Photo Credit: Summit Entertainment
Whatever the circumstances, “this is a chance to apologize or show appreciation and ignite that unspoken conversation,” explains Hooper. “People say they feel so much better getting these thoughts and feelings out there."
There's a reason for that. Research shows that even the simple act of writing about certain events can have therapeutic benefits. A study at the University of Texas at Austin found, for example, that when college students who were vulnerable to depression were coached to write expressively about emotional issues, they had lower depression scores six months later than those who were told to write about more mundane matters. Another study at King’s College London in the U.K. found that writing about traumatic events enhanced wound healing.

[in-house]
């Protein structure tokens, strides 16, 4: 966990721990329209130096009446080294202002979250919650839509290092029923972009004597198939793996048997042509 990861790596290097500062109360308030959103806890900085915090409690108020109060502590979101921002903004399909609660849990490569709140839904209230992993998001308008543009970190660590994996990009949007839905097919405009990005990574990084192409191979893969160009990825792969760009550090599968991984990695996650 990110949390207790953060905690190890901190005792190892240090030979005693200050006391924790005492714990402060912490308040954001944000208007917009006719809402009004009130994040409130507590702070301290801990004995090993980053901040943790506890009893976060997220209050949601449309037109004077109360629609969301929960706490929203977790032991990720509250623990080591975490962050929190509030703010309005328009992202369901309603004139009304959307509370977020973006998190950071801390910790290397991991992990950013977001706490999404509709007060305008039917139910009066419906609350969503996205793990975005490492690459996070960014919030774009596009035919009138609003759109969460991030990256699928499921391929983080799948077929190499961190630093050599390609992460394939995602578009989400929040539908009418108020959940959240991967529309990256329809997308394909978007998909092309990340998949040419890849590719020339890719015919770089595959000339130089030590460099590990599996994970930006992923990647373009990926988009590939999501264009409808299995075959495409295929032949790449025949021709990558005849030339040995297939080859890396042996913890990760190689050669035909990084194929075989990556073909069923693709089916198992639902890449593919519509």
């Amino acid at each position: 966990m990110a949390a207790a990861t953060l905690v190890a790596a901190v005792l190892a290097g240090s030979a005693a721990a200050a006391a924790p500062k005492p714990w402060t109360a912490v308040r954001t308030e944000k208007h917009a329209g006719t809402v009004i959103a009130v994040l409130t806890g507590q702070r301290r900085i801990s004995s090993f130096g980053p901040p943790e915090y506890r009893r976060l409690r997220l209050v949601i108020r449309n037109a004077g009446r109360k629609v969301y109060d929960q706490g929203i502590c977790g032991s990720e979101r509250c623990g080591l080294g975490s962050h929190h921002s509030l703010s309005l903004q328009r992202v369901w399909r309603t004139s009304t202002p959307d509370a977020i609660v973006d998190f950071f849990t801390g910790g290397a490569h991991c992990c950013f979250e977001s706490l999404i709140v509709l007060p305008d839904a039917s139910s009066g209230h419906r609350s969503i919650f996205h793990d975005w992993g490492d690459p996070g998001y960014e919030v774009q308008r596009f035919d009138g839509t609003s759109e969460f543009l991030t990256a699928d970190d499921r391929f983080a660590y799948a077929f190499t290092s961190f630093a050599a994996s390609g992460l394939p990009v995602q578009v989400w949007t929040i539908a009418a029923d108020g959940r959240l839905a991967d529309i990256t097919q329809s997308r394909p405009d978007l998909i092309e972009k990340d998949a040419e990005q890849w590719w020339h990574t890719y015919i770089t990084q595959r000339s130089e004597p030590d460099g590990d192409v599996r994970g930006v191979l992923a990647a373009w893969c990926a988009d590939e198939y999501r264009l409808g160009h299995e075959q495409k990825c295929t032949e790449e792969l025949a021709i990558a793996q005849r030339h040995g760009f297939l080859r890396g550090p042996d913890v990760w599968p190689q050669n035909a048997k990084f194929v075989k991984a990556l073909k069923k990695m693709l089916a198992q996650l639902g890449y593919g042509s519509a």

One theory is that pouring your heart out onto paper (or onto a computer screen) can help you work through and make sense of a distressing experience, which can in turn improve physical and mental health, says James W. Pennebaker, Ph.D., professor and chair of the department of psychology at The University of Texas at Austin. “There is fairly good evidence to suggest that coming to terms with an emotional upheaval helps people get through the experience,” says Pennebaker, who has done extensive research on the effects of expressive writing. “Merely translating your experiences into words can often be quite healthy. Often posting a heartfelt story can also be helpful to others.”
It's benefits like those that inspire Hooper to continue working on the site, and to be more expressive in writing and speaking in her own life. Because of this project, “I don’t want to forget to say ‘I love you’ or wait for someone else to apologize first,” she says. “I don’t want to miss those opportunities because I’ve learned how important those little moments really are.”